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OP-ED: Are we a secular society?

  • Published at 01:32 am October 20th, 2021
web-Lalmonirhat Mosque and Temple in Communal Harmony
Photo: BSS

Our failure to protect minority communities brings the efficiency of the state mechanism into question

Human rights treaties propagate three core obligations -- respect, protect, and fulfill -- to ensure human rights in different national jurisdictions.

At the root level, a country has to respect the human rights of an individual or a group, by not interfering with their enjoyment of human rights; secondly, it has to protect an individual or a group from human rights abuses; lastly, the state has to always endeavour to fulfill the positive means of enjoying human rights by an individual or group. Article 27 of International Covenant on Civil and Political Rights 1966, solemnize the practice. 

But the current scenario of Bangladesh endorses the absence of the last two human rights obligations. The amount of vandalism, torture, clashes, and murder Bangladesh has experienced during the Hindu community’s biggest festival due to certain baseless allegations proves that Bangladesh has failed as a state to protect and fulfill the basic human rights of citizens.

Both communal violence and religious intolerance are outcomes of that negligence or short-sightedness, which the constitution of Bangladesh does not approve of. This clashes with the constitutional spirit of Bangladesh.

Secularism and religious freedom are a part of those four basic structures of Bangladesh’s constitution. Secularism means both freedom of religion and freedom from religion. Secularism being a basic structure, the government will take care of the secular welfare of the state in general without considering religion or no religion.

Justice Lutfur Rahman, in one of the commentaries on the Bangladeshi constitution, said that religion is everyone’s personal concern. Hence, the state should treat religion as an individual’s identity following the discourse of secularism. 

Apart from that, the administration’s failure to provide protection from vandalism and other forms of torture to the Hindu families during their biggest festival lies in the failure of upholding a secular discourse. Also, the number of clashes frequently occurring across the country provide a picture of secular (!) welfare in the form of negligence from state administration.

Can the state deny the liability of not providing sufficient protection to minorities?

The answer is, emphatically, no. In general, a state is liable to ensure security and protection for every individual in the state without the consideration of religious majority or minority. But a state with unharmonious religious sentiments and intolerance towards minorities requires special protection.

The discussion of special protection gets its validity from Articles 28(4) and 29(3) of Bangladesh’s constitution. These articles come under the doctrine of reasonable classification that encourages the state to take necessary measures to protect vulnerable groups or minorities.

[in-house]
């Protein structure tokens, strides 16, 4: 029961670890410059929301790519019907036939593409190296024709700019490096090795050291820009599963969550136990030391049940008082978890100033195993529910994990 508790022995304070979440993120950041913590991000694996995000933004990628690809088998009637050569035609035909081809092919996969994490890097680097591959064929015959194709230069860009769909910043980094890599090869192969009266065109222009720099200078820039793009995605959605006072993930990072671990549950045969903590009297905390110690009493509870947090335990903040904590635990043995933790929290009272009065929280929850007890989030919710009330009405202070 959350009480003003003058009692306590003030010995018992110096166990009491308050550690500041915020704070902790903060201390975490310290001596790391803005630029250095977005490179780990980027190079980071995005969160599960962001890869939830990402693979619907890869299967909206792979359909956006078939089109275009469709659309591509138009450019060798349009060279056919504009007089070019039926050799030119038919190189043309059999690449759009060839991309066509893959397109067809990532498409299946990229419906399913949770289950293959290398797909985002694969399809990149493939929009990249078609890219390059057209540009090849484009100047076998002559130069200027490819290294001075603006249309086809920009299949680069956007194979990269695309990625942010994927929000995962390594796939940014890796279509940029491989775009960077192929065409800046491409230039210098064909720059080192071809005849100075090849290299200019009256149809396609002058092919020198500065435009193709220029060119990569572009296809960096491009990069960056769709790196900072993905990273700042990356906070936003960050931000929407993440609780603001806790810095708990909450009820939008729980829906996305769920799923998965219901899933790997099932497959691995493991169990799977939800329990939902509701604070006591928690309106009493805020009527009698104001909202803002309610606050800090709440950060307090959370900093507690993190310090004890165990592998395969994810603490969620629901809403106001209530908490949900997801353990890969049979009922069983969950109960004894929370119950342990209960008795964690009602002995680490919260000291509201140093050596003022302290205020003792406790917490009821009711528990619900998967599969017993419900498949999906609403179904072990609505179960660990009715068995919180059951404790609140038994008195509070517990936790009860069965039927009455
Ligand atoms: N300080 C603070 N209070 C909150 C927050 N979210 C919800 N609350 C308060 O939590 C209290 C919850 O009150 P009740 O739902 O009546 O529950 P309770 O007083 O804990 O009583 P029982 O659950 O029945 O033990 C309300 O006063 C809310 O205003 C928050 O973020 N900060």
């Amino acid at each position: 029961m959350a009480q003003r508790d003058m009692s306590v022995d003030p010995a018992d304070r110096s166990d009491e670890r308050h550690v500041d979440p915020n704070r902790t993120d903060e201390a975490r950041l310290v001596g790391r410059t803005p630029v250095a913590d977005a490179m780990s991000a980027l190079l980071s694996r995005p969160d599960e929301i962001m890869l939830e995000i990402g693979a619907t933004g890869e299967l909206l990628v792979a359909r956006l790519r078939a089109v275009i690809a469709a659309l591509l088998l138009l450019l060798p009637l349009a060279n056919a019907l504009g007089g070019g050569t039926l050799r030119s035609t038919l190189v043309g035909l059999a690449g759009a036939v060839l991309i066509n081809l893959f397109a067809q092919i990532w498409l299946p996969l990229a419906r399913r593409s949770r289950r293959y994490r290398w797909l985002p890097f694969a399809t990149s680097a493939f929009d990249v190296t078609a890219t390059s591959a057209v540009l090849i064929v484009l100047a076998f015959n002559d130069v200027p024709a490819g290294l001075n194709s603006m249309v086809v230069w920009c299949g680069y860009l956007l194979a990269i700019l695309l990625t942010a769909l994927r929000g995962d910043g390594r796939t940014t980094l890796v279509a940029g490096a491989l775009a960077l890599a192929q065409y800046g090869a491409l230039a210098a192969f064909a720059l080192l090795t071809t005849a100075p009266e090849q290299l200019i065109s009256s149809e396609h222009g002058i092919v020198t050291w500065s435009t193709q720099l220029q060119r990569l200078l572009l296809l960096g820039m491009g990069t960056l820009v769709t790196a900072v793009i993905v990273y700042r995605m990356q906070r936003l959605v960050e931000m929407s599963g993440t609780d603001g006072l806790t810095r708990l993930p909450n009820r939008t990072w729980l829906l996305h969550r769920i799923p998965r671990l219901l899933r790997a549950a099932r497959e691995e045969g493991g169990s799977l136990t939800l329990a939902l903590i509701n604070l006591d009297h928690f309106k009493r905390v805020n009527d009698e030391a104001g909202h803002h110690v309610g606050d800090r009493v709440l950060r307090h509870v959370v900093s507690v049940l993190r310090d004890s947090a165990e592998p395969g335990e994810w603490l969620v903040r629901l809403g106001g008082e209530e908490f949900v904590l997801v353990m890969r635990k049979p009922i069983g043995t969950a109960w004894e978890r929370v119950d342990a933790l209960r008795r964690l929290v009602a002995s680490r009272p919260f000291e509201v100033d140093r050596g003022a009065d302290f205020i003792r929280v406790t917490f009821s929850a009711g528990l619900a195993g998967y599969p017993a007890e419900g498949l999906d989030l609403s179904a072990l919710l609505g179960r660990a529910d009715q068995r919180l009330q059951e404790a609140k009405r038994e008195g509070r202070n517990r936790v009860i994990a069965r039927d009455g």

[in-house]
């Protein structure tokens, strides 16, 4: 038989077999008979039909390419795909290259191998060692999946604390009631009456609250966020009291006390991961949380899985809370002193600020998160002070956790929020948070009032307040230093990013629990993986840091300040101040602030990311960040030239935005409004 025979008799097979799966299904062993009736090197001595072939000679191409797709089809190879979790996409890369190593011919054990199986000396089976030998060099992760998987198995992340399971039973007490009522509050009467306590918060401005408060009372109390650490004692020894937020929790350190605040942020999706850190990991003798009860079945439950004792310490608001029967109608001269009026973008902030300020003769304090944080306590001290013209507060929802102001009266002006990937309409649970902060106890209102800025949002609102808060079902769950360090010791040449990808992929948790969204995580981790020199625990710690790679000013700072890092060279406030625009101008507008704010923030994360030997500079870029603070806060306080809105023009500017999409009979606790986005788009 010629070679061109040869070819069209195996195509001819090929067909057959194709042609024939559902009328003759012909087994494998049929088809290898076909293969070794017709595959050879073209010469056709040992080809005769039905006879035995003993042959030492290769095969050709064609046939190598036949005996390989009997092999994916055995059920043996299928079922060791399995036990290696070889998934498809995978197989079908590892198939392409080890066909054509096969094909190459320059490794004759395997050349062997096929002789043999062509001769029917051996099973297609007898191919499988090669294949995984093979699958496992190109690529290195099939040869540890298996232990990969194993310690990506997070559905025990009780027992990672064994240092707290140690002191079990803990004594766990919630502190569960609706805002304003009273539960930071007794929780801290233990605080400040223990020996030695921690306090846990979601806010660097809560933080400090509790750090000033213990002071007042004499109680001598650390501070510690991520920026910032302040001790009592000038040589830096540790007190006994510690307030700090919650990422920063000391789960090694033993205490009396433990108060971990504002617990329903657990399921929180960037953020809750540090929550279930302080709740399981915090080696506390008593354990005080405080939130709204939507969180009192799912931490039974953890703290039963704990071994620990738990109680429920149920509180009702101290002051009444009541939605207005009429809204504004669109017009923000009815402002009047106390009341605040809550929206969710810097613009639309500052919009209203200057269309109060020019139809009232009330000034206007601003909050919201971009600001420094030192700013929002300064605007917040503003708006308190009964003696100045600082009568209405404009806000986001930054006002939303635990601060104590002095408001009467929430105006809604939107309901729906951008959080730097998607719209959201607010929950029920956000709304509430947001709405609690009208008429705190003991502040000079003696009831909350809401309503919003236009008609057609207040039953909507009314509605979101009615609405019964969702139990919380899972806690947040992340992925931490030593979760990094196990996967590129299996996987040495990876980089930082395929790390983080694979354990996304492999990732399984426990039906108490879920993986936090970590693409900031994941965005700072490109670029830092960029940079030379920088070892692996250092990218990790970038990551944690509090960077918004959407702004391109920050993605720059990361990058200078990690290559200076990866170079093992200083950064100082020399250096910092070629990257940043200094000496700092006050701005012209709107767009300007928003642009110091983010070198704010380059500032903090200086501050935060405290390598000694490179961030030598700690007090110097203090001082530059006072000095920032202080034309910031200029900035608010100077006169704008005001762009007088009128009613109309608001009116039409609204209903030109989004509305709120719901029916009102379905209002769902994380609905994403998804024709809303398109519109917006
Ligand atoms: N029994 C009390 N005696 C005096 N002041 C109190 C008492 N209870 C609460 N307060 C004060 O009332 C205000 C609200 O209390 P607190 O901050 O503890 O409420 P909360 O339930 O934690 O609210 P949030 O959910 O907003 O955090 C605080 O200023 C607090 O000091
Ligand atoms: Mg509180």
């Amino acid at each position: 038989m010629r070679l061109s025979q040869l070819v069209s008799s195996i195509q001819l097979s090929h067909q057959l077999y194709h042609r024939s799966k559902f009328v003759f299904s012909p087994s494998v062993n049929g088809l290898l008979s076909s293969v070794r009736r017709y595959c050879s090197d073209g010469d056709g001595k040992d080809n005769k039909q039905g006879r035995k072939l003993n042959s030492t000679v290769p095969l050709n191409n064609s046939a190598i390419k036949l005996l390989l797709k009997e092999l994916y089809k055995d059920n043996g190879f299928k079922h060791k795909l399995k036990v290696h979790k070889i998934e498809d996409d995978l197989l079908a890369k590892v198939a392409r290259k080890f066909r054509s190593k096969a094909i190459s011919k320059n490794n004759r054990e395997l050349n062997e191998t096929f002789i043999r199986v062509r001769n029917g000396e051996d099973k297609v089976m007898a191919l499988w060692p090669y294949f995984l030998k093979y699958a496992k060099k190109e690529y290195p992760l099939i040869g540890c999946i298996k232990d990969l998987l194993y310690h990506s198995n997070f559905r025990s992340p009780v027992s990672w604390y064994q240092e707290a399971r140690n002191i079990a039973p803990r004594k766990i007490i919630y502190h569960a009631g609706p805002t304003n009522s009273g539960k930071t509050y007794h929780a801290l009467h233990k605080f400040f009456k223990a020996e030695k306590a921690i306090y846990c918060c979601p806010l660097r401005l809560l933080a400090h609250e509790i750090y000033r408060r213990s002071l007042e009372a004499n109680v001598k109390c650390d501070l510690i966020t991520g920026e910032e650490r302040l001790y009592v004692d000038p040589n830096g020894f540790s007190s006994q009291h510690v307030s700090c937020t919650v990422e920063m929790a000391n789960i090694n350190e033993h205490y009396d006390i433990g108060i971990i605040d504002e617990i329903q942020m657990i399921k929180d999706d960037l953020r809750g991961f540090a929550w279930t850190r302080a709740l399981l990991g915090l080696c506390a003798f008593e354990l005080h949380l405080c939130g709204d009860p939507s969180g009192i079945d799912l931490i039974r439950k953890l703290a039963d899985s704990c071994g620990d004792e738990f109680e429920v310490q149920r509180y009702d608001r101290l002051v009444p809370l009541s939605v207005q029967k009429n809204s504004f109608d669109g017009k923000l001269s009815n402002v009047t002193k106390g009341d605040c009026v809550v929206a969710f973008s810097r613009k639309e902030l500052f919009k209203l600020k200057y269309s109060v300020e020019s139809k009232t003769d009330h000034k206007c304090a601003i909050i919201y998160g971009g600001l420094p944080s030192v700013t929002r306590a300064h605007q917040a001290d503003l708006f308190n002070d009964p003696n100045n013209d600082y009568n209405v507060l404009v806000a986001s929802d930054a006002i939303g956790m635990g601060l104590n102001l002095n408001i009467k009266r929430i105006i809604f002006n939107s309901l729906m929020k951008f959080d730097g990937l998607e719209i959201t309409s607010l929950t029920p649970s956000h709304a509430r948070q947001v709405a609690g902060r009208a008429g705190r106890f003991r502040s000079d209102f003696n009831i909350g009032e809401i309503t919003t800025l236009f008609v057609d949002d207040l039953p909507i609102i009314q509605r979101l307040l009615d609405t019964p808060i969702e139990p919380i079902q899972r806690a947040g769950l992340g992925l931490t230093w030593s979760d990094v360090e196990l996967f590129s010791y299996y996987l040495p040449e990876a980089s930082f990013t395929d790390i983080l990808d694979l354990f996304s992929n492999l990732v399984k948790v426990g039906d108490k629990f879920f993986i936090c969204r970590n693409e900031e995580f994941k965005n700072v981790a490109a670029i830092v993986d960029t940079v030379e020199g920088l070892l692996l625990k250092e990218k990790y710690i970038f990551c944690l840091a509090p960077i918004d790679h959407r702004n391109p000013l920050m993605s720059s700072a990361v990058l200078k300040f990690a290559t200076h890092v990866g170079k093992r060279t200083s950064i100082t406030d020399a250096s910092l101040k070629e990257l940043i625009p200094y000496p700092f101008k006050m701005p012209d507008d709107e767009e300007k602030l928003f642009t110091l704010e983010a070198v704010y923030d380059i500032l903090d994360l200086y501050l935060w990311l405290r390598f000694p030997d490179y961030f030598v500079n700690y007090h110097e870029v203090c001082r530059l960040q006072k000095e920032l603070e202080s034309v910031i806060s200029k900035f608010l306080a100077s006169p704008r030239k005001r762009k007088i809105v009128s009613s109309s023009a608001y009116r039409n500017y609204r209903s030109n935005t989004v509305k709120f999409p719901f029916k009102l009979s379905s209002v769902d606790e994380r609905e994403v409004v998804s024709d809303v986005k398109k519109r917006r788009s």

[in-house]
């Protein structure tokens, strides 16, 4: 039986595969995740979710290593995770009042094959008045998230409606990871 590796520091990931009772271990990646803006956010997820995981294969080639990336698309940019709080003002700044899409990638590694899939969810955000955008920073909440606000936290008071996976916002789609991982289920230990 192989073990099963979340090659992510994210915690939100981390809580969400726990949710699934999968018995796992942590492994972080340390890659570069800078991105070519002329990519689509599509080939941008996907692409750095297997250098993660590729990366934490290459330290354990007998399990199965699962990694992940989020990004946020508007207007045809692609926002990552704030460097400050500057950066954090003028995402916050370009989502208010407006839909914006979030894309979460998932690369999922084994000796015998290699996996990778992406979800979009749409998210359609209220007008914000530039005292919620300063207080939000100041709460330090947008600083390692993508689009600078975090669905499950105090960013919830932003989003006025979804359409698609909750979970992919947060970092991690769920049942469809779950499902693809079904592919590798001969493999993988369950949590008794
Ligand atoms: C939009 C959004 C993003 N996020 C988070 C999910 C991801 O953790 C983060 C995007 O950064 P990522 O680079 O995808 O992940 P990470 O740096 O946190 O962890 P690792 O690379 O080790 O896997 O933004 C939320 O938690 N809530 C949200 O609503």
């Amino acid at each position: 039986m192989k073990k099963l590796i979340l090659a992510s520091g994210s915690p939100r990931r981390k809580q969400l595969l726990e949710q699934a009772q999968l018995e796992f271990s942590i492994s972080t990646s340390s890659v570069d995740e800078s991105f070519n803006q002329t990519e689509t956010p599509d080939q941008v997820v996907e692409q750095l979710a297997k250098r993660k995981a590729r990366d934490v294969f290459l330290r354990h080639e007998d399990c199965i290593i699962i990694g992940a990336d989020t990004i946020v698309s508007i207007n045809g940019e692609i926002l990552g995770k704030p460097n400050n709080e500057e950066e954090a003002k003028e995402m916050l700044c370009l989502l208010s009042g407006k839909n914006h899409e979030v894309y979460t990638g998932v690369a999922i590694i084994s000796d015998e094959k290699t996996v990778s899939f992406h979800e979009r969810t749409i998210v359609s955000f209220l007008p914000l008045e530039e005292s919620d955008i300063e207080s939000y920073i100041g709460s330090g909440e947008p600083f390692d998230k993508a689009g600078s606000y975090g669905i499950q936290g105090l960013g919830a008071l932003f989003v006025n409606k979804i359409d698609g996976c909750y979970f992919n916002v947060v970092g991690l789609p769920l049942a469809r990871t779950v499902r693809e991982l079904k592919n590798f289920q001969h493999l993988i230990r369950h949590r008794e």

After communal clashes and vandalism, the Bangladesh Hindu Buddhist Christian Unity Council urged for a protection law and for a minority council to protect minority religious groups. Articles 28(4) and 29(3) also would support the enactment of such an act and establishment of the council. These demands somehow meet the “intelligible differentia” sought by reasonable classification due to the circumstances Bangladesh witnessed intermittently.

Justice ATM Afzal, in Sheikh Abdus Sabur v Returning Officer, said that the state, in exercising its government power, has to make laws differently for different groups or classes to attain the objective of their constitutional policies. Also, the state has to utilize the doctrine of reasonable classification in a way that it becomes a useful servant of democracy and state administration. To use the doctrine as a useful servant, Bangladesh needs logically correct classification of its citizens and solemnization of secularism to some extent.

All of these arguments may be the prospects of handling similar situations in the future. But the liability of the state administration in dealing with contemporary circumstances across Bangladesh won’t lessen with any amount of defense.

The Bangladesh government took far harsher measures within the quickest possible time to handle some of the national crises in the past three years. As the issue has created terror and violence across the country, it required comprehensive, and immediate steps. Failure to take the steps has led to further communal clashes across the country.

Clearly, Bangladesh as a state has failed to comply with the perambulatory spirit of the constitution. Also, the state’s negligence towards handling the situation has violated the propagation of Article 12(3) (abuse of religion for political purpose) and 12(4) (persecution of the people of a particular religion). In the current case, state actors didn’t do the misnomers, but in no way can it bypass its liability, because the state has failed to protect the violation of human rights and the basic structure of the constitution by non-state actors.

Surely, the state’s failure to protect Hindus from serious harm by non-state actors questions the efficiency of state mechanism. Bangladesh needs to overcome the situation to ensure a harmonious future for religious communities. Minority protection laws may work as an aid to it. 

Sakhawat Sajjat Sejan is Lecturer, Department of Law, Feni University.

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